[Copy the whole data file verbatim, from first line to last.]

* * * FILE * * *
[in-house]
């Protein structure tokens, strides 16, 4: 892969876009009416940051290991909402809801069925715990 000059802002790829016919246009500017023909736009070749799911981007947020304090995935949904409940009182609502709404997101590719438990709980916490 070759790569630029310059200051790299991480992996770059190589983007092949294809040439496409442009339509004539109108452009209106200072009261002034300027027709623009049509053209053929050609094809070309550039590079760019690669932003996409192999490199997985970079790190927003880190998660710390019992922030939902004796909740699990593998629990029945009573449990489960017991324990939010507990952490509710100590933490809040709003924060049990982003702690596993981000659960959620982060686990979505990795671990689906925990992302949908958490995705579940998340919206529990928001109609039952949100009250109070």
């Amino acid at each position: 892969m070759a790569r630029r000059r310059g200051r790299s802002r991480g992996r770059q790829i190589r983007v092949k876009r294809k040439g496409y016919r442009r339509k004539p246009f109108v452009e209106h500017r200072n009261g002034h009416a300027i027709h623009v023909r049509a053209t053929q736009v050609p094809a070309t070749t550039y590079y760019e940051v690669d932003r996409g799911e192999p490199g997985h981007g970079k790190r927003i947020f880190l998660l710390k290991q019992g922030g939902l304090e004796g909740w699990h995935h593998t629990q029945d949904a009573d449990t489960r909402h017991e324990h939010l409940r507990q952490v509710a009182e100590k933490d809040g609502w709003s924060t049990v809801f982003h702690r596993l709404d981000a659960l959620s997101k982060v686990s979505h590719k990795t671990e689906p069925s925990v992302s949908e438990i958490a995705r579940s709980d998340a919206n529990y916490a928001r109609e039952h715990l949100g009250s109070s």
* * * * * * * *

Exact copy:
[in-house]
């Protein structure tokens, strides 16, 4: 892969876009009416940051290991909402809801069925715990 000059802002790829016919246009500017023909736009070749799911981007947020304090995935949904409940009182609502709404997101590719438990709980916490 070759790569630029310059200051790299991480992996770059190589983007092949294809040439496409442009339509004539109108452009209106200072009261002034300027027709623009049509053209053929050609094809070309550039590079760019690669932003996409192999490199997985970079790190927003880190998660710390019992922030939902004796909740699990593998629990029945009573449990489960017991324990939010507990952490509710100590933490809040709003924060049990982003702690596993981000659960959620982060686990979505990795671990689906925990992302949908958490995705579940998340919206529990928001109609039952949100009250109070």
């Amino acid at each position: 892969m070759a790569r630029r000059r310059g200051r790299s802002r991480g992996r770059q790829i190589r983007v092949k876009r294809k040439g496409y016919r442009r339509k004539p246009f109108v452009e209106h500017r200072n009261g002034h009416a300027i027709h623009v023909r049509a053209t053929q736009v050609p094809a070309t070749t550039y590079y760019e940051v690669d932003r996409g799911e192999p490199g997985h981007g970079k790190r927003i947020f880190l998660l710390k290991q019992g922030g939902l304090e004796g909740w699990h995935h593998t629990q029945d949904a009573d449990t489960r909402h017991e324990h939010l409940r507990q952490v509710a009182e100590k933490d809040g609502w709003s924060t049990v809801f982003h702690r596993l709404d981000a659960l959620s997101k982060v686990s979505h590719k990795t671990e689906p069925s925990v992302s949908e438990i958490a995705r579940s709980d998340a919206n529990y916490a928001r109609e039952h715990l949100g009250s109070s």